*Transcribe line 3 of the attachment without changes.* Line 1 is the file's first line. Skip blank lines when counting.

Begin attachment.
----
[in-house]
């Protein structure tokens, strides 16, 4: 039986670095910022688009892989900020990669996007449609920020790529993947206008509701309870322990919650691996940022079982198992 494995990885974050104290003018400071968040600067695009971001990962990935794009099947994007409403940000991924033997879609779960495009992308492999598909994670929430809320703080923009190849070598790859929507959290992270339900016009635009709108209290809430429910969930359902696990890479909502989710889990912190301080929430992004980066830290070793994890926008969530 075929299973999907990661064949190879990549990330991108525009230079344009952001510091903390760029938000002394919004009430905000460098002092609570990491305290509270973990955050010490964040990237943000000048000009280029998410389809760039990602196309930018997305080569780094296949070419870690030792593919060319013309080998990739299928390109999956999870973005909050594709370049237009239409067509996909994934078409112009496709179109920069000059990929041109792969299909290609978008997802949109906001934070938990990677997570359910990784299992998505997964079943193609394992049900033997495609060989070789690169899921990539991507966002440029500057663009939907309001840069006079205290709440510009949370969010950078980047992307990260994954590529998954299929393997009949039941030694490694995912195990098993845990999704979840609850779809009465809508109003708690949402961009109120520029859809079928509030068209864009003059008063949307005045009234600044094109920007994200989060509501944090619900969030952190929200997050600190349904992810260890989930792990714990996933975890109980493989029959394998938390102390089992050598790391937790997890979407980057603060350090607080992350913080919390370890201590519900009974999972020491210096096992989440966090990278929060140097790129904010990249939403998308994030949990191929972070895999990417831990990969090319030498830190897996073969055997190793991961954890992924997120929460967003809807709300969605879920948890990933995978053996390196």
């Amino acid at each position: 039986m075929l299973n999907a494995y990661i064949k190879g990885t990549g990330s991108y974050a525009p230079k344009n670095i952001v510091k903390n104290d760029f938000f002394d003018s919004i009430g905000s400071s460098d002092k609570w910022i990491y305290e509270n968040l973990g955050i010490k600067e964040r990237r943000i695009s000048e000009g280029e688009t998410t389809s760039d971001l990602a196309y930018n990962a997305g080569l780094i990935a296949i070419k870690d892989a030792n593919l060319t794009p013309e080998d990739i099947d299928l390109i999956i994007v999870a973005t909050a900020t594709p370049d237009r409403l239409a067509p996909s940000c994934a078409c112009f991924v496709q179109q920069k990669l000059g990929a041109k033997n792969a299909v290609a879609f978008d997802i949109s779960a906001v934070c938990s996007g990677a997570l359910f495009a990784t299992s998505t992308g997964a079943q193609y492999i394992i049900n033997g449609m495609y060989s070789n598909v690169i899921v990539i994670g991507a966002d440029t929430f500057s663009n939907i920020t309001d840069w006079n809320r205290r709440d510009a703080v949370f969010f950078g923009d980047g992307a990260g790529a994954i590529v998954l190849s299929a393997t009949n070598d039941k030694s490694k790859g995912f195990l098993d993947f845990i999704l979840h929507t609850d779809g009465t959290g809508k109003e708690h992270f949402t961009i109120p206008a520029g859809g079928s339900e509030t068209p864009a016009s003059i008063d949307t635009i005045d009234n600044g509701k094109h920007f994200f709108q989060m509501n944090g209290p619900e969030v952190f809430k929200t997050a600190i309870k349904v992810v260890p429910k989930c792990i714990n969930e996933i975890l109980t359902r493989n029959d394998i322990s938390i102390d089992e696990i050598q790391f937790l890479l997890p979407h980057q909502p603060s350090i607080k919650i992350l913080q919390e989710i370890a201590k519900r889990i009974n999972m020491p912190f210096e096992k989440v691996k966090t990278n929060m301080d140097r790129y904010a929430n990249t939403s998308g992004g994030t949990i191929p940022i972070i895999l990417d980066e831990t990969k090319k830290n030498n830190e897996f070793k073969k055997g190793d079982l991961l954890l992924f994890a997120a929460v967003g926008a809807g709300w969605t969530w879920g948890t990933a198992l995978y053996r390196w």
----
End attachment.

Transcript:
């Amino acid at each position: 039986m075929l299973n999907a494995y990661i064949k190879g990885t990549g990330s991108y974050a525009p230079k344009n670095i952001v510091k903390n104290d760029f938000f002394d003018s919004i009430g905000s400071s460098d002092k609570w910022i990491y305290e509270n968040l973990g955050i010490k600067e964040r990237r943000i695009s000048e000009g280029e688009t998410t389809s760039d971001l990602a196309y930018n990962a997305g080569l780094i990935a296949i070419k870690d892989a030792n593919l060319t794009p013309e080998d990739i099947d299928l390109i999956i994007v999870a973005t909050a900020t594709p370049d237009r409403l239409a067509p996909s940000c994934a078409c112009f991924v496709q179109q920069k990669l000059g990929a041109k033997n792969a299909v290609a879609f978008d997802i949109s779960a906001v934070c938990s996007g990677a997570l359910f495009a990784t299992s998505t992308g997964a079943q193609y492999i394992i049900n033997g449609m495609y060989s070789n598909v690169i899921v990539i994670g991507a966002d440029t929430f500057s663009n939907i920020t309001d840069w006079n809320r205290r709440d510009a703080v949370f969010f950078g923009d980047g992307a990260g790529a994954i590529v998954l190849s299929a393997t009949n070598d039941k030694s490694k790859g995912f195990l098993d993947f845990i999704l979840h929507t609850d779809g009465t959290g809508k109003e708690h992270f949402t961009i109120p206008a520029g859809g079928s339900e509030t068209p864009a016009s003059i008063d949307t635009i005045d009234n600044g509701k094109h920007f994200f709108q989060m509501n944090g209290p619900e969030v952190f809430k929200t997050a600190i309870k349904v992810v260890p429910k989930c792990i714990n969930e996933i975890l109980t359902r493989n029959d394998i322990s938390i102390d089992e696990i050598q790391f937790l890479l997890p979407h980057q909502p603060s350090i607080k919650i992350l913080q919390e989710i370890a201590k519900r889990i009974n999972m020491p912190f210096e096992k989440v691996k966090t990278n929060m301080d140097r790129y904010a929430n990249t939403s998308g992004g994030t949990i191929p940022i972070i895999l990417d980066e831990t990969k090319k830290n030498n830190e897996f070793k073969k055997g190793d079982l991961l954890l992924f994890a997120a929460v967003g926008a809807g709300w969605t969530w879920g948890t990933a198992l995978y053996r390196w």